Writing A Bursary Motivational Letter
What is Bursary
A Bursary is A grant, especially one awarded to someone to enable them to study at university or college.
How does it work?
Bursaries vary in amounts and professions and are given to students in order to further their studies. In return for funding your studies, the company may require you to repay them by signing a work contract with them. Another type of bursary is a donor bursary (a bursary awarded to a deserving candidate in a specific field of study or in recognition for his/her work in a specific field of study).
Top tips for writing a Bursary Motivational Letter
- Be genuine when describing your financial need
- Be sure to include both the institution and course you are in
- Describe the goals you have (educational and future career prospects)
- Make the letter personal and not generic
- Ensure the recipient that you will meet all the requirements of the programme
- Use language that is professional and polite
- Be sure to include your necessary academic results and documents
- Enclose both the application form and its supporting documents
- Keep a formal tone with all your content
- Be precise
How to write a Bursary Motivational Letter
At the top left corner of the letter, include the address of the bursary provider (you can also include the date you are applying on, your name, and contact details).
Start your letter with any of the following:
- Dear (Name of the person reading the application, if known)
- Dear Sir/ Madam
- To whom it may concern
The first paragraph should purposefully state the reason for your application. It should be no longer than 2 or 3 sentences and should include a clear thesis similar to the following: “I am applying for the [insert company name] bursary programme to help fund my [course of study] qualification, for the [course year study] academic year.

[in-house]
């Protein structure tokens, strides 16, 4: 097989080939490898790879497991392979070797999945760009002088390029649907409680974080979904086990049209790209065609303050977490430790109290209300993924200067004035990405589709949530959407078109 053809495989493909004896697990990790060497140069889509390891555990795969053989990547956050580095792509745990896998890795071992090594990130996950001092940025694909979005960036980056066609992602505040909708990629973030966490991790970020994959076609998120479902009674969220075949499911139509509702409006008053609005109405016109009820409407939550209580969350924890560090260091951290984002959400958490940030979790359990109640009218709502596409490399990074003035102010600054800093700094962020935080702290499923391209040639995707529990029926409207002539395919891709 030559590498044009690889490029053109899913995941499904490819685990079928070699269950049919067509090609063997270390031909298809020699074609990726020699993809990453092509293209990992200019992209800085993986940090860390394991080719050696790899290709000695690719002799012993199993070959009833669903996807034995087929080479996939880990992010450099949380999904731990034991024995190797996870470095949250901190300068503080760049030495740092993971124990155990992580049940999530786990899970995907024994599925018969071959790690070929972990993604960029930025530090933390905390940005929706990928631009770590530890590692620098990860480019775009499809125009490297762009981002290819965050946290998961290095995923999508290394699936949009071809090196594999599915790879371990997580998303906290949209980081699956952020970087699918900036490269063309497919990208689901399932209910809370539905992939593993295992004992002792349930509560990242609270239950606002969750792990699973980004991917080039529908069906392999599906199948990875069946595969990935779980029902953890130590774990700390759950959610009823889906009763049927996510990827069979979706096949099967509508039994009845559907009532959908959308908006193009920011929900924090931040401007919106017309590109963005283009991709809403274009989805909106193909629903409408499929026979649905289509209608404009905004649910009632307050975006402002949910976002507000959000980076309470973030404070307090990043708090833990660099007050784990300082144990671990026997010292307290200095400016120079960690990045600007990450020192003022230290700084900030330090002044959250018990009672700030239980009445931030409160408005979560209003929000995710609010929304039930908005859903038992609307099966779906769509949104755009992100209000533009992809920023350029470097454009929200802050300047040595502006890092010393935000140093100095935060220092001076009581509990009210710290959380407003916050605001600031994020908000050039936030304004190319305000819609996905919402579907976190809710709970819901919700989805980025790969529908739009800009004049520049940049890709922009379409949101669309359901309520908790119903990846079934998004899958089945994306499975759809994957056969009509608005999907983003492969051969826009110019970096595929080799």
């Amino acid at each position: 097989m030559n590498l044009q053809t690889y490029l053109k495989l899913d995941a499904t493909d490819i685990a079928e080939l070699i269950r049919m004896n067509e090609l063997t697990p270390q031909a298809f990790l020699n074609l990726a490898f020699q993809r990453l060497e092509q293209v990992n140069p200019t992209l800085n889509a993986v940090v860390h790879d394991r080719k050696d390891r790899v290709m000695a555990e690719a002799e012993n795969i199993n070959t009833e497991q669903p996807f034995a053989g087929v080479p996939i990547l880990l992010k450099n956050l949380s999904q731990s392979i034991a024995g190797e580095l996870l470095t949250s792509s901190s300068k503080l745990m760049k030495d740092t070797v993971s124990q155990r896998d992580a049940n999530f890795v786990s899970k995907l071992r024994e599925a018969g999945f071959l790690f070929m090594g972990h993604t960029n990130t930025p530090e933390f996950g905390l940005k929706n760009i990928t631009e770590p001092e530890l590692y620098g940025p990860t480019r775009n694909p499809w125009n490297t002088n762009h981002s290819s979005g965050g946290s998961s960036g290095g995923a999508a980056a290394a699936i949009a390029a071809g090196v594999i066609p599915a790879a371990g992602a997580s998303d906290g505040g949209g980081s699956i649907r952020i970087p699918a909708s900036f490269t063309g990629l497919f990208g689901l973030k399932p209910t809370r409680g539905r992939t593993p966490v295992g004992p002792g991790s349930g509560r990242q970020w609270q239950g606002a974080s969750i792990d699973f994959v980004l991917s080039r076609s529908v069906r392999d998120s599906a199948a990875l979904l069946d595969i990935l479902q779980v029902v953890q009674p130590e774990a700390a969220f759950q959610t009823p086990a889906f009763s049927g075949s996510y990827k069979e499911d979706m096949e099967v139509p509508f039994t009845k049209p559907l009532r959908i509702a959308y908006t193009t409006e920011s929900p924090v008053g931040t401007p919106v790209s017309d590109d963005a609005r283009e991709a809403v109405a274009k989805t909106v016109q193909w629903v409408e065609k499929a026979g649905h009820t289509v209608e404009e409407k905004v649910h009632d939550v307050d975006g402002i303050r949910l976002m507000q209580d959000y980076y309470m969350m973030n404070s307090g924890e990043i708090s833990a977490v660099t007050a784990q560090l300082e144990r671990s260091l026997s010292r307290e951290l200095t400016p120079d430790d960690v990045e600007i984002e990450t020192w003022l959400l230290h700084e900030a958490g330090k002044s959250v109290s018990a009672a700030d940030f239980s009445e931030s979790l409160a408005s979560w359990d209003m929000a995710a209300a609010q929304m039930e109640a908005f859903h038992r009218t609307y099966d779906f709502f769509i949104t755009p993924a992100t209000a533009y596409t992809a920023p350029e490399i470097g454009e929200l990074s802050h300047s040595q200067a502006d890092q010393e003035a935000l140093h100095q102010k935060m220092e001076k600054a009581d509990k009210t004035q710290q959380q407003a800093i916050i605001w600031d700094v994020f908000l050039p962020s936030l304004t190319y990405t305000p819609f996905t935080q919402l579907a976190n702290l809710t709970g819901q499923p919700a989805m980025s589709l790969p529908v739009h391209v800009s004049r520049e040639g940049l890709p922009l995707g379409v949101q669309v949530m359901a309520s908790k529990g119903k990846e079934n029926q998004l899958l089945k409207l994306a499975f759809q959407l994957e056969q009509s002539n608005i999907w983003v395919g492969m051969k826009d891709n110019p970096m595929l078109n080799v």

The second paragraph should elaborate on your education and include your personal achievements, current studies, and plans you have for further education (for example, a graduate degree.) Be precise and to the point in this paragraph and ensure that it too, is no longer than 3 sentences.
The third paragraph should include your career plans and explain how your education and degree complement them. This section should reflect on your personal goals as well as explain how the bursary will aid you in covering certain funds. You could briefly include the circumstances that lead to you needing financial need, but do not linger on it. This paragraph should focus mainly on your plans for the future.
With all this in mind, this is a paragraph that can be a little longer than the rest.
The final paragraph of your motivational letter should be short, stating your gratitude for the consideration and opportunity.
Finally, sign your letter, “Sincerely, (your name).”
Additional tips for writing a Bursary Motivational Letter
- Be brief but ensure that you cover as much as you can.
- Don’t use filler words (really, just, etc.) replace them with modifiers instead as they convey your thoughts professionally.
- Make your letter personal by stating plans to work for certain organisations or to solve any problems you may have experienced.
- Ensure the committee that the funding will contribute to a bigger and better plan.
- Ensure that your tone is professional but not robotic or stiff; write as if you were actually having the conversation with the professor or employer.
- Think carefully about why you need this funding and opportunity- if you truly believe in yourself, it will be 100 times easier to convey that in your letter!
Sample Bursary Motivational Letters
NSFAS National Student Financial Aid Schemes
NSFAS: What is NSFAS?
NSFAS, or National Student Financial Aid Scheme, was established according to the National Student Financial Aid Scheme Act of 1999 and incorporated the Tertiary Education Fund of South Africa (TEFSA), which stopped operating in 2000.